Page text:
From viewing the screenshots, TXAA looks the best as far as eliminating jaggies (and aliasing in motion), but at a cost of significantly more blur than FXAA. However, with the camera in motion, there is no contest as TXAA is sufficient to provide a similar amount of anti-aliasing to 4xMSAA but with less of a performance hit and with much less crawling and shimmering.
FXAA is an improvement over no AA. 2xMSAA takes a solid performance hit but does little for the jaggies. Using 2xMSAA plus MFAA (4xMFAA) gives the performance hit of 2xMSAA, but improves the jaggies almost much as 4xMSAA does. And using MFAA with 4xMSAA (8xMFAA) gives a very nice anti-aliasing effect almost equal to TXAA, but without the blur!
Let’s wrap it up and give our conclusion
Hardware Requirements, Performance & Conclusion
The UbiSoft website gives the range of tested PCs for Assassin’s Creed: U:
Unity PC System Requirements
[spoiler title=”PC System Requirements”]
64-bit operating system
Windows 7 SP1, Windows 8/8.1 (64bit versions only)
Intel Core i5-2500K @ 3.3 GHz or AMD FX-8350 @ 4.0 GHz or AMD Phenom II x4 940 @ 3.0 GHz
Intel Core i7-3770 @ 3.4 GHz or AMD FX-8350 @ 4.0 GHz or better
NVIDIA GeForce GTX 680 or AMD Radeon HD 7970 (2 GB VRAM)
NVIDIA GeForce GTX 780 or AMD Radeon R9 290X (3 GB VRAM)
DirectX 9.0c compatible sound card with latest drivers
Hard Drive Space
50 GB available space
Windows-compatible keyboard and mouse required, optional controller
256 kbps or faster broadband connection
Supported Video Cards at Time of Release
NVIDIA GeForce GTX 680 or better, GeForce GTX 700 series; AMD Radeon HD7970 or better, Radeon R9 200 series
Note: Laptop versions of these cards may work but are NOT officially supported.
Nvidia GeForce GTX 260 or better, GT400, GT500, GT600, GT700 series or AMD Radeon HD4870 or better, HD5000, HD6000, HD7000 series
Note: Latest GeForce drivers tested: 320.49 for all series. Latest Radeon drivers tested: 13.1 for Radeon HD4000, 13.4 for Radeon HD5000 and above.
Laptop versions of these cards may work but are NOT officially supported.[/spoiler]
Nvidia has their own optimization suggestions which may be quite helpful, or a player can just use the GeForce Experience included with the latest recommended 334.75 GeForce drivers. The GeForce Experience will, at the touch of a button, set near-ideal custom settings for any PC and for more than 100 games including for Assassin’s Creed Unity.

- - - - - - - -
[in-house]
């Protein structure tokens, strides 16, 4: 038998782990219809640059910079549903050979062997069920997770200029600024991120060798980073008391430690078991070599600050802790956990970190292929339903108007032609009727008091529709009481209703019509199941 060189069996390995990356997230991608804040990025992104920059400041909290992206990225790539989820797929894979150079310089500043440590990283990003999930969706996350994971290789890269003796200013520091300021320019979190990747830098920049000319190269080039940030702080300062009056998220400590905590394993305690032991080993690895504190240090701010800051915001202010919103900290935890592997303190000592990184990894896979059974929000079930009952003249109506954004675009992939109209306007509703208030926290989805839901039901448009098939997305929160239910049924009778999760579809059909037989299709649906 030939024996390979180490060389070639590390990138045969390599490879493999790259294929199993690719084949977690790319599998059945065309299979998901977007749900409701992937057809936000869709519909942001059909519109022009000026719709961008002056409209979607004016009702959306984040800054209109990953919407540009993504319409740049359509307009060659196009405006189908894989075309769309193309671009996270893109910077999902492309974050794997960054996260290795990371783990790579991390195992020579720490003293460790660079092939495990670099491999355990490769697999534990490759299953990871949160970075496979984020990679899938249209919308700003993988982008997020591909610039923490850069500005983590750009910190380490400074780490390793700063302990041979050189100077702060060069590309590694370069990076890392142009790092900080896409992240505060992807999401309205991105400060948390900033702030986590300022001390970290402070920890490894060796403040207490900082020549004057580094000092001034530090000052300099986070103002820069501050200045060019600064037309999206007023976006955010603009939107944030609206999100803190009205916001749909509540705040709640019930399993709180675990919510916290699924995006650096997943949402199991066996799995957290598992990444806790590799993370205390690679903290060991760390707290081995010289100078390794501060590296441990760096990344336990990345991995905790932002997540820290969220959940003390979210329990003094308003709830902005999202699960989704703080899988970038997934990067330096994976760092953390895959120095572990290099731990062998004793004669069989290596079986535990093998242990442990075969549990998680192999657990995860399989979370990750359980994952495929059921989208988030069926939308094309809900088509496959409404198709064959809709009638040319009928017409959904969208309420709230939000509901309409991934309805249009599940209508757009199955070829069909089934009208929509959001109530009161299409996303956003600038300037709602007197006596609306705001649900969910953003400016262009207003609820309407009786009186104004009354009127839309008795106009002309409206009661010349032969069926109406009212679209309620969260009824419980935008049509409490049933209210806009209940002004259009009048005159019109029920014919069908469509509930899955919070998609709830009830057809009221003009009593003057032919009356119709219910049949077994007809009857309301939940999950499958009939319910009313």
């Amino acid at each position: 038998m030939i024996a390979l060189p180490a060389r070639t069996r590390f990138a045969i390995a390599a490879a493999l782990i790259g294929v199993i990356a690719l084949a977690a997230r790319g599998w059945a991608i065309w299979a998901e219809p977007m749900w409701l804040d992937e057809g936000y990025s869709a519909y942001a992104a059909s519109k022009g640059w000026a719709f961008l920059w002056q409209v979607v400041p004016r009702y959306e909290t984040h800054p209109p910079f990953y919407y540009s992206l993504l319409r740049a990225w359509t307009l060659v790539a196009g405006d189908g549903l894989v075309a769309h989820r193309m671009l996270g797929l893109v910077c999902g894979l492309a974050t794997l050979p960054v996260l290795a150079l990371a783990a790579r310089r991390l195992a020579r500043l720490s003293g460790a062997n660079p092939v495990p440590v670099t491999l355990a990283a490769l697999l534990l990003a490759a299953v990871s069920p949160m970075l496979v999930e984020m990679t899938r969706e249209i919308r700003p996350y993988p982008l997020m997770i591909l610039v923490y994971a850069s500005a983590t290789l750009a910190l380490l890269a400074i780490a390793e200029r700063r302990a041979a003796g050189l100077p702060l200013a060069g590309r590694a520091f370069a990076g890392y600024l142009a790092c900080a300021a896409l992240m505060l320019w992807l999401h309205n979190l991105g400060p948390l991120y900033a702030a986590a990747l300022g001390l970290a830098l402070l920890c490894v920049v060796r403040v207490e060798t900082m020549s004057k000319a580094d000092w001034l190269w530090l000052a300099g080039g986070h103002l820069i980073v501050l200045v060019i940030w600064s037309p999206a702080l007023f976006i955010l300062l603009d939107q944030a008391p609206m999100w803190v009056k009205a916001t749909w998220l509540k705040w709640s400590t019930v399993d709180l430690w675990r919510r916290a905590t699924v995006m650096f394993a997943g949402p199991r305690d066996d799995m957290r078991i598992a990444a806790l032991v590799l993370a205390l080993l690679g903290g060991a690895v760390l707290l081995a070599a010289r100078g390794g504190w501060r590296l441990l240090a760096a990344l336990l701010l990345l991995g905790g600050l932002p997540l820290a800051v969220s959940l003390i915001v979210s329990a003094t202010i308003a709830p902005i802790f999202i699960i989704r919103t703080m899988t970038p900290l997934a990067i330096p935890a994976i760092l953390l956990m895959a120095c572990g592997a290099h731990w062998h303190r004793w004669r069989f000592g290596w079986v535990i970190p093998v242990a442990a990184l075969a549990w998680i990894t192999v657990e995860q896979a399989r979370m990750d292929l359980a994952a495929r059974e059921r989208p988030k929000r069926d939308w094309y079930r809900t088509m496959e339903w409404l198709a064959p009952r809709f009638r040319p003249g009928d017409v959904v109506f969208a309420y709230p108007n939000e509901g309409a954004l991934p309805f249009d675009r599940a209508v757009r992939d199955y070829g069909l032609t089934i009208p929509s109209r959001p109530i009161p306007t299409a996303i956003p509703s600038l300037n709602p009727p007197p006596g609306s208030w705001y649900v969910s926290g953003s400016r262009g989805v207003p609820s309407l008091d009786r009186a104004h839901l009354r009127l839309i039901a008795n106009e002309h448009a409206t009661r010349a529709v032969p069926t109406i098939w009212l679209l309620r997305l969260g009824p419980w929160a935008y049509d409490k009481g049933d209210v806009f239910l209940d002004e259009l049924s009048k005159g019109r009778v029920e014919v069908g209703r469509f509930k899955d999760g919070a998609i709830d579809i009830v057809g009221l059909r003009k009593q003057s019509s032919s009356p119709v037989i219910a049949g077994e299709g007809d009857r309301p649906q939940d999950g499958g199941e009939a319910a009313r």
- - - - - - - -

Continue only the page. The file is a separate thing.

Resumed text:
Nvidia suggests that a GTX 980 can max out Assassin’s Creed Unity at the highest settings, including using 4xMFAA at 1920×1080. Our own results with maxed out settings suggest that this is correct. It is just a really demanding game.
Assassin’s Creed: Unity has some replayability. Mostly a completionist player will want to do everything which may reach 50 or more hours. You can start over and attempt to complete all the optional objectives or perhaps you may just want to explore everything. Multiplayer is also an option to add some value to the game.
Today, Nvidia releases its new driver that allows you to experiment with MFAA. Let us know what you think about it on ABT forums. Although only a few games will work with this new AA mode, it is expected to be supported fully by the GeForce Experience. Whenever it is available there is so little IQ difference between 4xMSAA and 8xMFAA, it makes MFAA the logical choice as it takes less of a performance hit. So far, and based on one game, Recommended!
Assassin’s Creed Unity comes somewhat recommended also and it is a certain hit for Assassin’s Creed fans. Others, perhaps not so much as with it’s predecessor, Assassin’s Creed IV: Black Flag. The graphics are extraordinary, the gameplay is enhanced over the earlier games, and while the story is acceptable, the voice acting is absolutely top-notch. We feel it is worth the asking price for an excellent long single player adventure set during the French Revolution and we are looking forward to finishing it as well as to playing future installments in the Assassin’s Creed series. The only unfortunate thing we encountered were the bugs, and it appears that they are actively being addressed by Ubisoft.
Assassin’s Creed IV Unity has become ABT’s latest benchmark. Stay tuned as we have many more reviews and evaluations coming up. This weekend, you can expect a full review of the HyperX Cloud gaming headset. We hope to have a Far Cry 4 performance and IQ evaluation also very soon. AND we are working on our Devil’s Canyon overclocking review using GTX 980 SLI versus R9 290X CrossFire in a Showdown at high resolution.